Even when a motorist is clearly breaking the law, it’s never the law-breaking driver who’s to blame — as in this heartless comment about the death of cyclist James Laing in Agoura Hills last month.

You have no idea what you are talking about, but that doesn’t stop you from hollering with your righteous indignation.
 Don’t want to get killed? Then stay off the streets, there are PLENTY of parks with bike paths. Insist on your “right” to participate in inherently dangerous behavior, then expect there to be tragedies like this.

No, it couldn’t be the fault of the driver who got behind the wheel after drinking and ran down a cyclist riding on a wide road in a well-marked bike lane. It’s the fault of the cyclist for simply for being on the road.

Or just being born, perhaps.

And it’s not just Los Angeles. And not just anonymous motorists.

A father who tragically lost his daughter in a cycling collision concludes, not that the driver who took his daughter’s life should have been more careful, but that bikes don’t belong on the street.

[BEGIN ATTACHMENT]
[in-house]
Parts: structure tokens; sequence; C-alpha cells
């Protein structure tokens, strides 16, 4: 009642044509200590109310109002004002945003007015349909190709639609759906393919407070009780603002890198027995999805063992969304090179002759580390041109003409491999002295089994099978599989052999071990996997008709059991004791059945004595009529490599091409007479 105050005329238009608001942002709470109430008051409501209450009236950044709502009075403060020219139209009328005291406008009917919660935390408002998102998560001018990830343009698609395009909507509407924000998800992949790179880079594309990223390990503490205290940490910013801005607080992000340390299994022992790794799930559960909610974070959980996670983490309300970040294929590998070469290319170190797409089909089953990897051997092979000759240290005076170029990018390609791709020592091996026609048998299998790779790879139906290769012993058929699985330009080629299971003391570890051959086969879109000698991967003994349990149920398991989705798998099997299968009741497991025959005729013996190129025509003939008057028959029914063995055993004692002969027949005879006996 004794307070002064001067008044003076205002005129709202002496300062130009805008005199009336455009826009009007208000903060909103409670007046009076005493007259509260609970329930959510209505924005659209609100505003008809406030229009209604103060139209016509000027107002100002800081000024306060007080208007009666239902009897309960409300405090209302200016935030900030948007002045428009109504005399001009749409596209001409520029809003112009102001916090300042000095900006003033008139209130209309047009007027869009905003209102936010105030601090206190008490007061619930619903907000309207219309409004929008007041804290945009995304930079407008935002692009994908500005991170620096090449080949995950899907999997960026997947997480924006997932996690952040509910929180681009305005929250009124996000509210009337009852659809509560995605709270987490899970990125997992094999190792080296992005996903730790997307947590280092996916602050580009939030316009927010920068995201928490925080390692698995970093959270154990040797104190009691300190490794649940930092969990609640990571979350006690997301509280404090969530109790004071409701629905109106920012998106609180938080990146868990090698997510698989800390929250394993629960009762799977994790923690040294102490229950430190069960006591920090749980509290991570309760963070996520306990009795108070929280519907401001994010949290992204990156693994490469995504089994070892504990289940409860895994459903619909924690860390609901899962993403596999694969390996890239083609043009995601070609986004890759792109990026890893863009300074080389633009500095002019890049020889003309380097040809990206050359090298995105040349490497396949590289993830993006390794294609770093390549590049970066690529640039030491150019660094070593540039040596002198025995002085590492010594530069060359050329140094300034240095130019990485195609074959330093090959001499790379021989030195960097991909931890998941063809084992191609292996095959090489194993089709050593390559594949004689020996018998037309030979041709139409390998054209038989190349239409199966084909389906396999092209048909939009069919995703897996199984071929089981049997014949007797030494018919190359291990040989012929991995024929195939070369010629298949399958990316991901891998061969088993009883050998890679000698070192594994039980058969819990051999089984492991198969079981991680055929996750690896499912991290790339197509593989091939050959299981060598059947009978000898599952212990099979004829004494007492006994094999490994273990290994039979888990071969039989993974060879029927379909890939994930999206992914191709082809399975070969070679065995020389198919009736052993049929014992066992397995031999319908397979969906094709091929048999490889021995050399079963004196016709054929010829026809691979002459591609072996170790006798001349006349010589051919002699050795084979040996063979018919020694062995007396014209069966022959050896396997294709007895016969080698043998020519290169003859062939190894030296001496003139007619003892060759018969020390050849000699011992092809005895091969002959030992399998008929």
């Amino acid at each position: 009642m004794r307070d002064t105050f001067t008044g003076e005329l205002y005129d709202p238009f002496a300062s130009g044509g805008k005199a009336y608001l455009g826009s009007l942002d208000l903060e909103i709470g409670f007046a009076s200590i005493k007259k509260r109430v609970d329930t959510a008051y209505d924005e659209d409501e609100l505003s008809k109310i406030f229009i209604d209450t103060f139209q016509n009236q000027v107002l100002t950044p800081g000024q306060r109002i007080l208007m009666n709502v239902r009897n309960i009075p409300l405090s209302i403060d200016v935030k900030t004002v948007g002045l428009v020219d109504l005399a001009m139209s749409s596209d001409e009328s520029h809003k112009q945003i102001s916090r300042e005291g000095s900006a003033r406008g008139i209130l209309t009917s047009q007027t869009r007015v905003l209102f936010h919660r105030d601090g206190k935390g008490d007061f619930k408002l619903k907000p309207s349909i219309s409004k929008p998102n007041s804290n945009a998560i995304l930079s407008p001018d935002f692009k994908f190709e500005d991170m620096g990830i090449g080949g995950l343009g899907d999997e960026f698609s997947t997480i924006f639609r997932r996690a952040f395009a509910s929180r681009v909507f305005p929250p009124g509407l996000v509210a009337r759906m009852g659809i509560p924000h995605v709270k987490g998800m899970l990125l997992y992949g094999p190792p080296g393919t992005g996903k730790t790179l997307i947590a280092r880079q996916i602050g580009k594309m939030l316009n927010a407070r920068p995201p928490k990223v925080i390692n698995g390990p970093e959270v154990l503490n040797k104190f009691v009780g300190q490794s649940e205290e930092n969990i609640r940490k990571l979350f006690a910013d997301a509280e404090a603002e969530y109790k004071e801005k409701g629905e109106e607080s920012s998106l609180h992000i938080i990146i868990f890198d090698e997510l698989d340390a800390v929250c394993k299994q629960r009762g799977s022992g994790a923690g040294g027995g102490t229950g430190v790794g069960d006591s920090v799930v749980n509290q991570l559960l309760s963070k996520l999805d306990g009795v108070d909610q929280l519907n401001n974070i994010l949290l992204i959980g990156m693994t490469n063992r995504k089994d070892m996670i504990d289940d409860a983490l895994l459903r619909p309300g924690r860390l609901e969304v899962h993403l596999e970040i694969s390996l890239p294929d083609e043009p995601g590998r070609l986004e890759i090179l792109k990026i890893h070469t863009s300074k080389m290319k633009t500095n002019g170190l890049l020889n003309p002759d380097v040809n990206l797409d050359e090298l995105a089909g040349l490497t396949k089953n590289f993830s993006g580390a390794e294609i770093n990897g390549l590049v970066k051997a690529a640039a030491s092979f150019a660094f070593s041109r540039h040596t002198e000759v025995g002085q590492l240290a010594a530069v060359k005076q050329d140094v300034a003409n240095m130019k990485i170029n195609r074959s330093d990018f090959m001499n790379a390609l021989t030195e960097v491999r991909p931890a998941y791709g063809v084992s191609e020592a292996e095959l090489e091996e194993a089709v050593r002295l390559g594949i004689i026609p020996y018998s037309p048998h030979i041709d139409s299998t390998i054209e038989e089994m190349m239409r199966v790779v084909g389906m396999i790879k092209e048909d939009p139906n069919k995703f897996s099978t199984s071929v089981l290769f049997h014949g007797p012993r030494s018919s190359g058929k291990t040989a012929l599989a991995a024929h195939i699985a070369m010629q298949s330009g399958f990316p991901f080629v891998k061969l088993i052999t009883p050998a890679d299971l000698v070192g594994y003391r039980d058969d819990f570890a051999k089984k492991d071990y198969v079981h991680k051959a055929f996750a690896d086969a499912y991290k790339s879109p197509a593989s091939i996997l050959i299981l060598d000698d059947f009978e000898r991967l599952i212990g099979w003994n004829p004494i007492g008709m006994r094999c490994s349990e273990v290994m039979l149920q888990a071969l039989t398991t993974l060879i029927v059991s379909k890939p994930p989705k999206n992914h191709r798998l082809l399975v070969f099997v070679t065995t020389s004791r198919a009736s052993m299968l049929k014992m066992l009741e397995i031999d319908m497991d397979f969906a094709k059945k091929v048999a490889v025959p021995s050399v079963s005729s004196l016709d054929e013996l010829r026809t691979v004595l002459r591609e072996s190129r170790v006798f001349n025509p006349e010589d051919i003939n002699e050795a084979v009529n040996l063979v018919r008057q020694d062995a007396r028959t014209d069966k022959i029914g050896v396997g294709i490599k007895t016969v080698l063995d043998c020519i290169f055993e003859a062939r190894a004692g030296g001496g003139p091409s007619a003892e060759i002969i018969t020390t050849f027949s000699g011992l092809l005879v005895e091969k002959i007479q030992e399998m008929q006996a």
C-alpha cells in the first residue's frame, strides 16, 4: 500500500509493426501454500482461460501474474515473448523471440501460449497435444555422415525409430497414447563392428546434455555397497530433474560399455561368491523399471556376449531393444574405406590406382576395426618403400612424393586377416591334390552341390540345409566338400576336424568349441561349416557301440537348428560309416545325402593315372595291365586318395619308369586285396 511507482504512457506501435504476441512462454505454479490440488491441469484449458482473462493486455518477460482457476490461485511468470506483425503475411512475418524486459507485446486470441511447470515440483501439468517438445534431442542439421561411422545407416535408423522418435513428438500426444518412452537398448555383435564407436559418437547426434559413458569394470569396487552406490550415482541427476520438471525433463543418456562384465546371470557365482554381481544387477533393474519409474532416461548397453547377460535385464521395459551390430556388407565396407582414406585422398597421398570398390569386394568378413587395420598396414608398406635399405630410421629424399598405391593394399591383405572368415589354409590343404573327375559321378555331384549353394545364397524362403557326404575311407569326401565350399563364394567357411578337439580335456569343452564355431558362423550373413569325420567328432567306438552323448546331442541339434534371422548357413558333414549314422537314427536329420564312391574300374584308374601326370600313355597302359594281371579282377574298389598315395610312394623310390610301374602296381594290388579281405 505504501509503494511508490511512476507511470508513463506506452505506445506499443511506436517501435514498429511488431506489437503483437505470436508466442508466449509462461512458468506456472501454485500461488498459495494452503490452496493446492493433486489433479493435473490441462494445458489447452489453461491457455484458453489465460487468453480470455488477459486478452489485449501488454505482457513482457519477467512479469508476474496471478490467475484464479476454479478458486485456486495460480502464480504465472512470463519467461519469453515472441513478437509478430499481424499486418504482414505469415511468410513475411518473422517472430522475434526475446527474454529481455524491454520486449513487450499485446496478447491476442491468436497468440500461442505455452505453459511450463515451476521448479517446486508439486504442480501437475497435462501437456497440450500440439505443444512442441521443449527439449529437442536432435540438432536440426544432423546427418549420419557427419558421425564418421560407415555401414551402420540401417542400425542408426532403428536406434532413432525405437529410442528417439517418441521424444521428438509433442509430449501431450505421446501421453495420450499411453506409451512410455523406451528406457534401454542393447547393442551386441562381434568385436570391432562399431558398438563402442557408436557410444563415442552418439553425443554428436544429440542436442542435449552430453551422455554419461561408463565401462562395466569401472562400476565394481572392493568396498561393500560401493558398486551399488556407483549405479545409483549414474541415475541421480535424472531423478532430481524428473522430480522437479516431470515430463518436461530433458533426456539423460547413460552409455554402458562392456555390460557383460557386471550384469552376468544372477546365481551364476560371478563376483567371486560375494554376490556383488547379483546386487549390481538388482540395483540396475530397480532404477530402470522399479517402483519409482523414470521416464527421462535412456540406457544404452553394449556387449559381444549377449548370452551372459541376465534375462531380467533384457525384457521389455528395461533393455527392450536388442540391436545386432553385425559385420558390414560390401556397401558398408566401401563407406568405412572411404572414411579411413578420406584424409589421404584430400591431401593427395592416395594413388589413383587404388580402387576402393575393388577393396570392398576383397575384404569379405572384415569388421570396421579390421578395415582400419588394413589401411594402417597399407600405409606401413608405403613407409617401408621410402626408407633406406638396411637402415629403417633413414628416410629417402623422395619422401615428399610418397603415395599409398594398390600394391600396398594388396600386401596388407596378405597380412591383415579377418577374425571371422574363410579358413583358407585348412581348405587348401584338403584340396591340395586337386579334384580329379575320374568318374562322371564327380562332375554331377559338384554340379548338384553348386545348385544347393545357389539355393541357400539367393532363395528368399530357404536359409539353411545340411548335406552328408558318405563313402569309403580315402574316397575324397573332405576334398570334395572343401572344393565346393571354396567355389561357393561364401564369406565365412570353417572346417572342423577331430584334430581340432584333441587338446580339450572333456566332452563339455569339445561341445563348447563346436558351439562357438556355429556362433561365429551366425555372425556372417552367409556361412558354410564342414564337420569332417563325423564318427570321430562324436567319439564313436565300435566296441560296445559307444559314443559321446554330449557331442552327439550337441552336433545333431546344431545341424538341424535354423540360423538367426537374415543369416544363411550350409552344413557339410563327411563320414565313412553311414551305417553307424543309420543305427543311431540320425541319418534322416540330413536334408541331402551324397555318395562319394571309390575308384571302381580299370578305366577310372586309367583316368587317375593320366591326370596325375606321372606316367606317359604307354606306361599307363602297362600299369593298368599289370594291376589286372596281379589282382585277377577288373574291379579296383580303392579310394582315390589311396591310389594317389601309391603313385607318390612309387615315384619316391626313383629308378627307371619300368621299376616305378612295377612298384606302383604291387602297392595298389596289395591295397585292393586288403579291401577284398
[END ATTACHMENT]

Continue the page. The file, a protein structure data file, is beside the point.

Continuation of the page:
When are people going to realize bicycles and cars don’t mix? I have had horrible days driving along Highway 1 in Marin County, where the bikers are so thick that they force cars to pass on the opposite side of the road — in many cases on blind curves. We need some strict laws that restrict bicycles to roads specifically designed with bike lanes. How about a registration and helmet requirement to ride on streets and highways? Anything else should be illegal and subject to a citation. How many more people need to die before something is done?

Never mind that the law clearly prohibits passing on blind curves, or that it only takes a few extra seconds to pass safely in most cases.

The fact is, it’s not easy to have a collision.

It requires one or more people violating the law or using the road carelessly; if everyone drove and rode carefully, paying close attention to the traffic and circumstances around them, while observing the law, it would be virtually impossible to have a collision. And wrecks, whether between motor vehicles, bikes, pedestrians or any combination thereof, would become so rare that a simple fender bender would be front page news.

Because most accidents aren’t accidents.